Every aspect of mining that involves First Nations has the potential to infringe upon their rights and title, according to the Fair Mining Collaborative (FMC).
The B.C.-based non-profit is working to make sure Indigenous communities have the skills and tools to ensure mining deals are done right, especially as Canada pursues truth and reconciliation. “The history of mining in B.C. is paired with the history of colonization in the province, legally and socially,” said Glenn Grande, the collaborative’s senior researcher and writer.
Grande is of Cree ancestry and a former teacher who taught at all grade levels in First Nations communities throughout B.C. He graduated with a juris doctorate from the University of British Columbia’s Allard School of Law in 2014.
“I was born and raised in Edmonton and grew up around the coal mines there. I had no interest in working in the mines or anything to do with them,” said Grande. “Law school really opened my eyes to the true nature of Aboriginal and Indigenous rights as both a human rights issue and an internal law issue. It put colonization into a different lens for me.”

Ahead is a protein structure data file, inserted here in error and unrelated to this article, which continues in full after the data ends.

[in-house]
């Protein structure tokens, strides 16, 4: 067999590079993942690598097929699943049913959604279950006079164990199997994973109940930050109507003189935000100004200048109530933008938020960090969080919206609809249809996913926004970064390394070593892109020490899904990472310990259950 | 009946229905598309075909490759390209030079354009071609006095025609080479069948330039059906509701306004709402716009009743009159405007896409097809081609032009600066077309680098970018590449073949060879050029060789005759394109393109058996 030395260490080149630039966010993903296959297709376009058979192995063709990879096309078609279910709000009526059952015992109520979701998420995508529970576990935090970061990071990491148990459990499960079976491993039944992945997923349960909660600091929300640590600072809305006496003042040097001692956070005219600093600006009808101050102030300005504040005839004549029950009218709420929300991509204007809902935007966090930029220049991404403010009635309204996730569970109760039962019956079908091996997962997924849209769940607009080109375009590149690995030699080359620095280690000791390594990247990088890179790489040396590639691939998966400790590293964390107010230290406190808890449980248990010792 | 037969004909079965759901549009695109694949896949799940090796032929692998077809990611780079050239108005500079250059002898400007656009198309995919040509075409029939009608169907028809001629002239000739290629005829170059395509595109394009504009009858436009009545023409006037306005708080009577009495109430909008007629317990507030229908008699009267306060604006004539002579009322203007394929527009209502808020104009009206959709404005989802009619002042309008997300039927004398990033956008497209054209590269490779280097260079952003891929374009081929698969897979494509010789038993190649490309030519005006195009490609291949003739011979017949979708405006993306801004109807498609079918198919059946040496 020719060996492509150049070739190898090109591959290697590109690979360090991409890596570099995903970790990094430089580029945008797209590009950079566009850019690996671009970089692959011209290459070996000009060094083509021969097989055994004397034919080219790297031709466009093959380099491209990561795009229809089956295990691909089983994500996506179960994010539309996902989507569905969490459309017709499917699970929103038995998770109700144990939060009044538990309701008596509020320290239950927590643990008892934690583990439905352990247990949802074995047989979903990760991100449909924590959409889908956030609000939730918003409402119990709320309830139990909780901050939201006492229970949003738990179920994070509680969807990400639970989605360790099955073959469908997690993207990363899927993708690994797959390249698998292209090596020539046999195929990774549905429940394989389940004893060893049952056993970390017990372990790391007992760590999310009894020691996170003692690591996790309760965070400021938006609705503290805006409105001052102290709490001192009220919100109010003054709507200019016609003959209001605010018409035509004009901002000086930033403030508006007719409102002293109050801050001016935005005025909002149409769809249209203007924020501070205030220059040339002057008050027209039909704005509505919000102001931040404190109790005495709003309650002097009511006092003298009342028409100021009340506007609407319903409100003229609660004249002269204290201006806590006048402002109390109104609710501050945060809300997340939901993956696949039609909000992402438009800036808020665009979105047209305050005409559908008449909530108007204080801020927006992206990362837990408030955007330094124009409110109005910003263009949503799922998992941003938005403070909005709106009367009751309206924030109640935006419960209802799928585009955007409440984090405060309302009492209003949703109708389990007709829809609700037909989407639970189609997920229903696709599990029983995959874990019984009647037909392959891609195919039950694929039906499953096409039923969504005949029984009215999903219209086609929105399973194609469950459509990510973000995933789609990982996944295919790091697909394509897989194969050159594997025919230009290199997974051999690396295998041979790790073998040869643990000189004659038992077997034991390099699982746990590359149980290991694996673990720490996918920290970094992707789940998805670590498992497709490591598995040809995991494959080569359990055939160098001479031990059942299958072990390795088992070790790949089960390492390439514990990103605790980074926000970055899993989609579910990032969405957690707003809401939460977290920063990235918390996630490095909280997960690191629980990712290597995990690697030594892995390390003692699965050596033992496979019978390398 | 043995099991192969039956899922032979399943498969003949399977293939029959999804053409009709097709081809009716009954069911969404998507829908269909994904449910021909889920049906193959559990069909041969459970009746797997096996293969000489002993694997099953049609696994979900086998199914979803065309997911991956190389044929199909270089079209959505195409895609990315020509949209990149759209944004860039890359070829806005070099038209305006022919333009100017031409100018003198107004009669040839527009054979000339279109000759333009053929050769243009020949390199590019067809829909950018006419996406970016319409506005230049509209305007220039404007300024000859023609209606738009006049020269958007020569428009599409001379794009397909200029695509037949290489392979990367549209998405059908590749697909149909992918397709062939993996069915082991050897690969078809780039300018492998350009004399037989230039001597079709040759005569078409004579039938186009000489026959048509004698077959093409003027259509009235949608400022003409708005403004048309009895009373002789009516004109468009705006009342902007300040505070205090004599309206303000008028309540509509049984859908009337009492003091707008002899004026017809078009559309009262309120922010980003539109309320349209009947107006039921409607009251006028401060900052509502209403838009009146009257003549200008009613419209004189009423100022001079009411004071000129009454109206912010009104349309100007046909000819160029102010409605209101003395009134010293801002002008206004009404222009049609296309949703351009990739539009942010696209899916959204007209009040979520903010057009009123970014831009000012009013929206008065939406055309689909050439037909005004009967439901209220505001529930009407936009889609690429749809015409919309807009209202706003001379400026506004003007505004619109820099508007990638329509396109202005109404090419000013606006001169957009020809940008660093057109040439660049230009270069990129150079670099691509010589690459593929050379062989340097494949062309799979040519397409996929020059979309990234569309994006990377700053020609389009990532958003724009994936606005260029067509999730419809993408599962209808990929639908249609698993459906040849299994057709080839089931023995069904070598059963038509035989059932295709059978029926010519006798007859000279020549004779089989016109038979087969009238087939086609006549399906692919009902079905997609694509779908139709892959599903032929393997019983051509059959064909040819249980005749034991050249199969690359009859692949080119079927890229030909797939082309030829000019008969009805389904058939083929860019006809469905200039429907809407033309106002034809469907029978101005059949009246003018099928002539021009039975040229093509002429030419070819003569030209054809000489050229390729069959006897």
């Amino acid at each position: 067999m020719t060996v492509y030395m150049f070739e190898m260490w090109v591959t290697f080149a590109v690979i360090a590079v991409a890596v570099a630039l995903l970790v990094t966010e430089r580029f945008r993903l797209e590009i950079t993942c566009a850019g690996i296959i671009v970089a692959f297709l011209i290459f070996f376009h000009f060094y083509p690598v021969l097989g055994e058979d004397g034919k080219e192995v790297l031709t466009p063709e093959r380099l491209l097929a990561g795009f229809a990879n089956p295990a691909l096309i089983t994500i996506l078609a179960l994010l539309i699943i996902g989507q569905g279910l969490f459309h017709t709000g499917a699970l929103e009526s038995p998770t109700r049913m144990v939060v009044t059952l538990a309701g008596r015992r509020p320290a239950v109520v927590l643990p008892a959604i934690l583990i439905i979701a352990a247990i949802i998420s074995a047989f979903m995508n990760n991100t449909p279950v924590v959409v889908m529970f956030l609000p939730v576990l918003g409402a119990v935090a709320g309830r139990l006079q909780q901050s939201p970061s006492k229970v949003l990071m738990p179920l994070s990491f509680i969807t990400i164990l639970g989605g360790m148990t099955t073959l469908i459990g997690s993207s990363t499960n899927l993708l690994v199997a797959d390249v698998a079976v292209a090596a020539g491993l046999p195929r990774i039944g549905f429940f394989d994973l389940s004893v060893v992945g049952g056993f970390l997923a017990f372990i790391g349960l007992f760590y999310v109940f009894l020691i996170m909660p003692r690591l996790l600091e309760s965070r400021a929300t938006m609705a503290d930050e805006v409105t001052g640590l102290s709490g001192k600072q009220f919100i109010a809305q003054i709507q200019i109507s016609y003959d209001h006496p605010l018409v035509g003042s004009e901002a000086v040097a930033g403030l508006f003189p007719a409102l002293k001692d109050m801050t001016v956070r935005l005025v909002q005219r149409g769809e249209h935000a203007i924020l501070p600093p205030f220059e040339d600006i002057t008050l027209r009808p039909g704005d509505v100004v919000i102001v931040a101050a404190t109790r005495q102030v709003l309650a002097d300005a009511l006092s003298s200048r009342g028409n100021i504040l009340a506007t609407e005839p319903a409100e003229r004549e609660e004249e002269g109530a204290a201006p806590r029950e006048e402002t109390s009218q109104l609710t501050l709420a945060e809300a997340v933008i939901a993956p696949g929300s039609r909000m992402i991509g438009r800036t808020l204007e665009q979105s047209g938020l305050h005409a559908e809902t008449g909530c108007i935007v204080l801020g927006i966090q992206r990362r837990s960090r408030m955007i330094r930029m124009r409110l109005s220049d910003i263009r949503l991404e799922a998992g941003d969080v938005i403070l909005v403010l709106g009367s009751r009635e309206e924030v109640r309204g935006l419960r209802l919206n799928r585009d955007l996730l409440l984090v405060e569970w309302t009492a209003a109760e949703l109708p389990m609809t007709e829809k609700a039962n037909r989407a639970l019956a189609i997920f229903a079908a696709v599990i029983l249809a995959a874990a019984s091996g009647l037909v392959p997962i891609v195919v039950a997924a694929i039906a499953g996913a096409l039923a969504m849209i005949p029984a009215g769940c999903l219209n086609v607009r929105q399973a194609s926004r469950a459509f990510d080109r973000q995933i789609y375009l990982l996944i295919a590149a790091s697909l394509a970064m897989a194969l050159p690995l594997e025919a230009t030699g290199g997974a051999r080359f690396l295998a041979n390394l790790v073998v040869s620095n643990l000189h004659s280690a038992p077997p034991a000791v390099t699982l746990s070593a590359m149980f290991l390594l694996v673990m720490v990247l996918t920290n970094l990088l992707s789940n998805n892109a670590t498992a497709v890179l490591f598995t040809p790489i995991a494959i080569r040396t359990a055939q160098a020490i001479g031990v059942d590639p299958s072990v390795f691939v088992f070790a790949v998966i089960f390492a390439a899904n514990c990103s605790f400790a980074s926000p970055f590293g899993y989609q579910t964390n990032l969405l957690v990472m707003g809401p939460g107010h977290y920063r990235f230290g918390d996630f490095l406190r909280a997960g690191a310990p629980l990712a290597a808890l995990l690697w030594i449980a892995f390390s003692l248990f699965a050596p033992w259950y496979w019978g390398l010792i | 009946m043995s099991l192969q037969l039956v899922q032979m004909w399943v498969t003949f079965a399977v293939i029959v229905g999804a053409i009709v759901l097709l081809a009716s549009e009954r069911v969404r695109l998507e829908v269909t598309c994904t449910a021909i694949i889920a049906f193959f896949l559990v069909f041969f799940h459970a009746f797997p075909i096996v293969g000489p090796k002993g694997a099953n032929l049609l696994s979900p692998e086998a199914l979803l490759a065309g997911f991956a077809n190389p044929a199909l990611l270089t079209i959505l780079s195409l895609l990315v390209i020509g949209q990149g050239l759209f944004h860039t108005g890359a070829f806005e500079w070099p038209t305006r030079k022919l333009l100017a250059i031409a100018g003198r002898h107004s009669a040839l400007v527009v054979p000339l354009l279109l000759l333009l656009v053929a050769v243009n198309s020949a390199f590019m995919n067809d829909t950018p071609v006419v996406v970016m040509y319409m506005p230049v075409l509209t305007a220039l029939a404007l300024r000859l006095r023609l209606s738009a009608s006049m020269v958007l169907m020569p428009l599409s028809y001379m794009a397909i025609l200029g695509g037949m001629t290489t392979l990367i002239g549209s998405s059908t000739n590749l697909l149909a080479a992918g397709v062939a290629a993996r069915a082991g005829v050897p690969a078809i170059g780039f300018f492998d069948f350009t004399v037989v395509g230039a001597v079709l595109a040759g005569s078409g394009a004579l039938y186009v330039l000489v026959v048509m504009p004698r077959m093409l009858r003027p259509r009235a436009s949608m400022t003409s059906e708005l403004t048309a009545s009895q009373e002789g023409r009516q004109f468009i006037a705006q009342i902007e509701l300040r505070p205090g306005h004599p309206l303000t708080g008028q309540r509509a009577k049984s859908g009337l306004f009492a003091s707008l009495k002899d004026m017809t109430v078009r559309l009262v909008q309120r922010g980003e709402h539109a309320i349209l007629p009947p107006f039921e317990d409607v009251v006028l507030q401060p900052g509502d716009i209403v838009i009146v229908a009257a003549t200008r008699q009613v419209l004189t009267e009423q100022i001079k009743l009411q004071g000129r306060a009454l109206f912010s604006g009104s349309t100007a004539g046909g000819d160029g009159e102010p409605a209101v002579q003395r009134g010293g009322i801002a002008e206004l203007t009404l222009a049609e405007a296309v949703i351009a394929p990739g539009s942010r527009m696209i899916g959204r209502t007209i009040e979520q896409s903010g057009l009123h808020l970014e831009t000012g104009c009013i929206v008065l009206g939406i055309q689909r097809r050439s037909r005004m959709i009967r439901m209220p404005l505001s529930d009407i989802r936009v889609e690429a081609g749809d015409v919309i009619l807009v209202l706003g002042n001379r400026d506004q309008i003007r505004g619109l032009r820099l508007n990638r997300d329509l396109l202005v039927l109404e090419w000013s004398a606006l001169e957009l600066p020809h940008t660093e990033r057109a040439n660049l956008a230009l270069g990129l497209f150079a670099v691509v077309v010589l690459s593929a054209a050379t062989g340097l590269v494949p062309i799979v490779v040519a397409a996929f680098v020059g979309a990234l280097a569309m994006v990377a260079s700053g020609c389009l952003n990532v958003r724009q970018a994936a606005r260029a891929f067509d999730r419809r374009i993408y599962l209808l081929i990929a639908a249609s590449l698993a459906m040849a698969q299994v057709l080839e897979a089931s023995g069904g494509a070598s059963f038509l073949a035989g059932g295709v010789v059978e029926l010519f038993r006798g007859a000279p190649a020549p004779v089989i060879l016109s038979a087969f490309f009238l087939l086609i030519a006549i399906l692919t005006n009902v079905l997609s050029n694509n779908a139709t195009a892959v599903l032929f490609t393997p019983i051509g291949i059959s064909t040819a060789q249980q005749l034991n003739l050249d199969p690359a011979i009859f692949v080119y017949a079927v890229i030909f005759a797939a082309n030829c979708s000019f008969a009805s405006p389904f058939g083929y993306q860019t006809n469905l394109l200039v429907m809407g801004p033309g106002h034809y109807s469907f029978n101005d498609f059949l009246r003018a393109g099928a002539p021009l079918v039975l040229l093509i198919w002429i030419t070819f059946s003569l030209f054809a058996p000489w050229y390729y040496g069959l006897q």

Land use decisions are made through a complex process involving First Nations, governments, and mining companies, and often involve unresolved land claims, sensitive ecosystems and mistrust between communities and the resource development industry.
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